VIEW THE FULL BIOGRAPHY

Filmographyclose complete filmography

CAST: (feature film)

1.
 Airport '75 (1975) Herself
2.
 Killer Bees (1974) Madame Van Bohlen; Maria
3.
4.
5.
 Nero's Mistress (1956) Agrippina
6.
 3 for Bedroom C (1952) Ann Haven
7.
 Sunset Blvd. (1950) Norma Desmond
8.
 Down Memory Lane (1949)
9.
 Father Takes a Wife (1941) Leslie Collier
10.
 Music in the Air (1934) Frieda [Hotzfelt]
VIEW THE FULL FILMOGRAPHY

Milestones close milestones

1915:
Became an extra at Essanay studios in Chicago
1915:
First acting role, "Elvira Farina"
1916:
Went to Hollywood with Wallace Beery; both hired by Mack Sennett's Keystone company
1917:
Followed Sennett when he left Triangle to join Paramount
:
Returned to Triangle; starred in dramas
1919:
Moved to Cecil B DeMille's unit at Paramount; began starring in series of sophisticated bedroom farces including "Don't Change Your Husband" and "Male and Female"
1922:
Teamed on screen with Valentino in "Beyond the Rocks"
1924:
First did her Chaplin impression on screen in "Manhandled"
1925:
Starred in "Madame Sans Gene", filmed on location in France
1926:
Left Paramount
1927:
Bankrolled by Joseph P Kennedy; formed own production company, with films released through United Artists
1927:
Experienced box office flop with "The Love of Sunya"
1928:
Received first Best Actress Academy Award nomination for title role in "Sadie Thompson"
1928:
Starred in the silent film "Queen Kelly", produced by Kennedy and directed by Erich von Stroheim; Swanson put together a version for release in Europe but it was a box office disappointment; footage later interpolated in "Sunset Boulevard"
1929:
Garnered second Best Actress Oscar nomination for "The Trespasser", her first talking picture
1933:
Went to Great Britain to star in "Perfect Understanding"
1934:
Played last starring role for seven years in the musical comedy "Music in the Air"; temporarily retired
1941:
Made a screen comeback in "Father Takes a Wife"
1950:
Resumed screen career with her signature role of Norma Desmond in "Sunset Boulevard", directed by Billy Wilder; earned third Best Actress Academy Award nomination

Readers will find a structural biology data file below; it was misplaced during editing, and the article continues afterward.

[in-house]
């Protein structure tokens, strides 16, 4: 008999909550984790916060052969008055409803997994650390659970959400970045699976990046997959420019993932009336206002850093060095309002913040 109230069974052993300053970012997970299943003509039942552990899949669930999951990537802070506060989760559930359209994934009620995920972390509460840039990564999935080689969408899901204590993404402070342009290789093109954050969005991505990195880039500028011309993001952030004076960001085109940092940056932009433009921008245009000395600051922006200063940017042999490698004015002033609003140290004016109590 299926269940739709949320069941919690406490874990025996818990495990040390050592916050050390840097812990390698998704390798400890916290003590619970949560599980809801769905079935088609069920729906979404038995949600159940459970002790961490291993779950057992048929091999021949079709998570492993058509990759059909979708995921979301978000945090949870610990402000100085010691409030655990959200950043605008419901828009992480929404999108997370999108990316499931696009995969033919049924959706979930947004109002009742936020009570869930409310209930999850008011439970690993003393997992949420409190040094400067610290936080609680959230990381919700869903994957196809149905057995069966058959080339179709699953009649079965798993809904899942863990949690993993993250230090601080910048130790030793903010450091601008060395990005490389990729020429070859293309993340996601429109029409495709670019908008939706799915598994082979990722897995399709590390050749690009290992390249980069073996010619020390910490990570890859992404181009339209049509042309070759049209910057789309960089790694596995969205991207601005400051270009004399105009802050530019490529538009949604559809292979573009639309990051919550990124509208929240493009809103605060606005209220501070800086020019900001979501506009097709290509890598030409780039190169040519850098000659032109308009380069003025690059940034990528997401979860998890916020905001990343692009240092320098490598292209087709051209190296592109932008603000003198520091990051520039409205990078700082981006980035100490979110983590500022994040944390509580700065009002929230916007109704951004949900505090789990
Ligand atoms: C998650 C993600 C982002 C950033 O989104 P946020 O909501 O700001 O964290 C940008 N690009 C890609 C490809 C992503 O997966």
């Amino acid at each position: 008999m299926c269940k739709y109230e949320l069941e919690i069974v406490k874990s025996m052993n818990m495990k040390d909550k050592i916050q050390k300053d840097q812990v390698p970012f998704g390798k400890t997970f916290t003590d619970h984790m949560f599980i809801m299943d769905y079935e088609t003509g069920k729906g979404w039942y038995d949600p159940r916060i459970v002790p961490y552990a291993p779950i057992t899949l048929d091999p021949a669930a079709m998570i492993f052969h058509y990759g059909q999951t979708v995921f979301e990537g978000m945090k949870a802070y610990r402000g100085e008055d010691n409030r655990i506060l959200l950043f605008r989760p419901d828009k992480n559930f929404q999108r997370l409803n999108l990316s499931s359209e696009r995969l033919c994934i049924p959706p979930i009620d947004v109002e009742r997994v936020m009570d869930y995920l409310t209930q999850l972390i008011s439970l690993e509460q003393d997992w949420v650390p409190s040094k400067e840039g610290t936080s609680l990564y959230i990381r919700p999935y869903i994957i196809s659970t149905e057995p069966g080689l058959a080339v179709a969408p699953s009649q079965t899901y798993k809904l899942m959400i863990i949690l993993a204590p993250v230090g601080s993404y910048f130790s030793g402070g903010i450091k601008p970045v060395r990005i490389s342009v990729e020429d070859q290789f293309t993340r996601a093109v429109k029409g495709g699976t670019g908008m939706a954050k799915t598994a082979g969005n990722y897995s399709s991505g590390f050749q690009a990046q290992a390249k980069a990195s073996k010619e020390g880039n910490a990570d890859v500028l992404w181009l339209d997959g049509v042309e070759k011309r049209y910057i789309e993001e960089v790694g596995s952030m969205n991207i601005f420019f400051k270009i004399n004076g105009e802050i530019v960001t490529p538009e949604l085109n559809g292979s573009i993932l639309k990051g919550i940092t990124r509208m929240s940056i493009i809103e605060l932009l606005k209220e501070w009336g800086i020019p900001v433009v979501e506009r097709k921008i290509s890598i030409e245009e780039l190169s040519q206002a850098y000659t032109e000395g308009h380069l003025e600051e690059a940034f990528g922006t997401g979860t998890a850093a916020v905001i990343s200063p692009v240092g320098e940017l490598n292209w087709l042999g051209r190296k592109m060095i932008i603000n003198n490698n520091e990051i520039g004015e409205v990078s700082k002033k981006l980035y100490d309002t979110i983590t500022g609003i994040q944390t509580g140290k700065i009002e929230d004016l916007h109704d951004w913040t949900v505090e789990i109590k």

1951:
Returned to Broadway in "Twentieth Century"
1951:
Made TV appearance in an episode of "Hollywood Opening Night"
1953:
Hosted and acted in the syndicated TV show "Crown Theater With Gloria Swanson" (aka "The Gloria Swanson Show")
1961:
Guest starred on "Dr. Kildare"
1966:
Appeared in an episode of the CBS sitcom "The Beverly Hillbillies"
1967:
Made rare musical appearance as a guest on "The Carol Burnett Show" (CBS)
1970:
Succeeded Eileen Heckart in the role of the overprotective mother of a blind man in the comedy-drama "Butterflies Are Free" on Broadway; later toured with the play
1974:
Acted in final film, "Airport 1975"
1974:
TV-movie debut, "Killer Bees" (ABC)
VIEW ALL MILESTONES

Notes

Some sources list 1897 as the year of Ms. Swanson's birth.

"Whether Miss Swanson's tiny body, disproportionately large head, prognathous jaw, huge eyes, dished nose and enormous white teeth add up to great beauty or not is something fans have disputed for years. But nobody has ever disputed that here is a woman who looks like drama." --Richard Griffith, "The Movie Star"

A wag reportedly once described one of Swanson's most common facial expressions--eyes wide open with a kind of coy seduction, lips open yet somewhat pursed, her front teeth jutting forth--as looking like "a hungry rabbit lustily eyeing a piece of lettuce". Marion Davies did a memorable parody of this expression whenever her character, an aspiring film actress, was called upon to look glamorous in King Vidor's charming comedy, "Show People" (1928).